Campus: CSU Los Angeles -- October 24, 2001

Cal State L.A. Answers Calls for Public Television Hotline

"KCET: A Chance to Talk, this is Karyl" was the mantra of the night as social workers, child development experts, and nurses came together on Tuesday, October 2, to staff a public television hotline. The hotline was the product of a collaborative effort between public television station KCET and the College of Health and Human Services at California State University, Los Angeles.

KCET aired this one-hour special about children and their reactions to the national crisis as part of the nightly Life & Times Tonight. The station's 36 telephones, usually used for pledge drives, were used by Cal State L.A. faculty members and affiliated professionals to provide consultation, support, and referrals to viewers.

In a three-hour period more than 240 calls were received. The duration of the calls ranged from a few minutes to over half an hour. The contents of the calls included concerns from parents and grandparents about what to say to their children; questions about the nature of Islamic beliefs; calls from children who were confused by the crisis; and individuals who needed to vent their feelings of anxiety, fear, and anger.

A nine-year-old boy called to talk about how he was afraid but also mad. The listener helped the boy understand that his feelings were normal and spoke with him about the difference between feeling and acting out one's feelings inappropriately. Another call came from an elderly woman who had lived in Germany during World War II. The sights and sounds of the World Trade Center tragedy evoked painful memories for her. The listener talked with her and primarily offered comfort and support. A Muslim parent called to ask what could she say to her children and spoke of her fears for herself and her family. The listener helped the caller to brainstorm her situation and connected her to appropriate resources in her community.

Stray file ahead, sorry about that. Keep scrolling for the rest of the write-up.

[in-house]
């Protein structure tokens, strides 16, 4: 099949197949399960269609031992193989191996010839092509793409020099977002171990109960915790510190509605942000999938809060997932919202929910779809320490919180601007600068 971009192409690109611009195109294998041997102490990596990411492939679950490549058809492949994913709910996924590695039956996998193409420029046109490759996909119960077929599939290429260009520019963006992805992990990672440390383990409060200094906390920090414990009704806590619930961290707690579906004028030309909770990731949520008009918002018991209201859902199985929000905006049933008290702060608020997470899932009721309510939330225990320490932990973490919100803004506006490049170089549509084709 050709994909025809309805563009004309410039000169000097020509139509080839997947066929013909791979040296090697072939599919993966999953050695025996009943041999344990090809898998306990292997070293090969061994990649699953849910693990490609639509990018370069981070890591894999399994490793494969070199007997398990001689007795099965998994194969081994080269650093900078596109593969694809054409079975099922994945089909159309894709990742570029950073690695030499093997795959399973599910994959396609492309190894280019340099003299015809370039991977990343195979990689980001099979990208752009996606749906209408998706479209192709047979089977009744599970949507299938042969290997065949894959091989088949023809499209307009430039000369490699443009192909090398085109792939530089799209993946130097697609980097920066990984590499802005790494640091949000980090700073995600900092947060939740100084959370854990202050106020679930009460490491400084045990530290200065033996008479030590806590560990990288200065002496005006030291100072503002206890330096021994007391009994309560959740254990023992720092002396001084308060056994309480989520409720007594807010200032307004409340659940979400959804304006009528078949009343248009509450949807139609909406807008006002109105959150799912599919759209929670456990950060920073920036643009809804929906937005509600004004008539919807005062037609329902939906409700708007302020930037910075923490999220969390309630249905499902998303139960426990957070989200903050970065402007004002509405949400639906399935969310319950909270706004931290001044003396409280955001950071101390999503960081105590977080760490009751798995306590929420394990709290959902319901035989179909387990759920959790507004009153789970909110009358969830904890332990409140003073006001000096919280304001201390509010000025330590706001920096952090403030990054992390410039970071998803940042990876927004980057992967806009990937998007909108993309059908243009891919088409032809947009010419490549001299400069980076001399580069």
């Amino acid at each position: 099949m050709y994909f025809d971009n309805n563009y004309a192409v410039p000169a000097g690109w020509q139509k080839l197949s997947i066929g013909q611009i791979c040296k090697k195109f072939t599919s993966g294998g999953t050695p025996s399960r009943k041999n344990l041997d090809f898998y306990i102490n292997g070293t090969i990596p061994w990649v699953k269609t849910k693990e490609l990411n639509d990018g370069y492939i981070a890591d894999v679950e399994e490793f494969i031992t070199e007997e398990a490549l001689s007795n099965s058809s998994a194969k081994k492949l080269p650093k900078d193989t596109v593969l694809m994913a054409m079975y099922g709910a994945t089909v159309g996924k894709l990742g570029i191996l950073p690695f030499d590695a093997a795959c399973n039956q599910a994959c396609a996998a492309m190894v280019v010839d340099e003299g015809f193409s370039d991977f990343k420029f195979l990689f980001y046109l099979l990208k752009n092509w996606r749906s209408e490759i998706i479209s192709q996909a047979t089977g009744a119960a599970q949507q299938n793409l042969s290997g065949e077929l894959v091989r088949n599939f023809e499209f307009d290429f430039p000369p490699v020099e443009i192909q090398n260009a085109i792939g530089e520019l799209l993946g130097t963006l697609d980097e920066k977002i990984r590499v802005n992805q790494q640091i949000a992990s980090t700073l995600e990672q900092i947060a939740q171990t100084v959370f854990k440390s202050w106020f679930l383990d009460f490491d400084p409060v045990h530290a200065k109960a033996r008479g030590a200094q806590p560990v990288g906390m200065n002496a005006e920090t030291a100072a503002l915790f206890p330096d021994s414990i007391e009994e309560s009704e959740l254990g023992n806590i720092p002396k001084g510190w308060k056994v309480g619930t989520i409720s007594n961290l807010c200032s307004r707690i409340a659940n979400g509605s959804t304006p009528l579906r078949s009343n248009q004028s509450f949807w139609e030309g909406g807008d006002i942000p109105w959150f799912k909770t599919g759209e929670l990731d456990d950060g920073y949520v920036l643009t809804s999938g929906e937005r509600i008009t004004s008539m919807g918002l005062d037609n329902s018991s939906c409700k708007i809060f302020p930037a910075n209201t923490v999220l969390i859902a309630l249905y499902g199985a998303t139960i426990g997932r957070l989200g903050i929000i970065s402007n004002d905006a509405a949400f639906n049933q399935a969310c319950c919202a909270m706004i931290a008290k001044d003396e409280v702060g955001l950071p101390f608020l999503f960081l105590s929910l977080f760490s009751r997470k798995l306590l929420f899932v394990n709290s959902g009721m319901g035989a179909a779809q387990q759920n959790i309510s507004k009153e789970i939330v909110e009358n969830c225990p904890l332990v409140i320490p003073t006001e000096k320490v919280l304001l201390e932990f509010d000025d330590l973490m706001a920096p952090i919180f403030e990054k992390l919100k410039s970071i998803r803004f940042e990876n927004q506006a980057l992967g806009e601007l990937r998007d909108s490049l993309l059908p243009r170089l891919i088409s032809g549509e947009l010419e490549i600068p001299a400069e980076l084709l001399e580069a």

"The project was designed to provide people with a chance to talk about their feelings, concerns, and their children," stated Laurel Lambert, KCET's director of advertising and promotion. "The number of calls and the content of the calls all indicate how needed this service was. It was obvious to me, in observing the listeners at work, that these callers were getting the professional guidance and understanding they needed."

The listeners on the hotline came from the Cal State L.A.'s School of Social Work, Department of Child and Family Studies, and School of Nursing, or were affiliated professionals. "Our faculty members were very excited to participate in this project. It was an opportunity for us to contribute to a nationwide effort of recovery," stated Mitchell Maki, Associate Dean of the College of Health and Human Services. "We are very proud of our faculty's enthusiasm in serving the community," Maki said.

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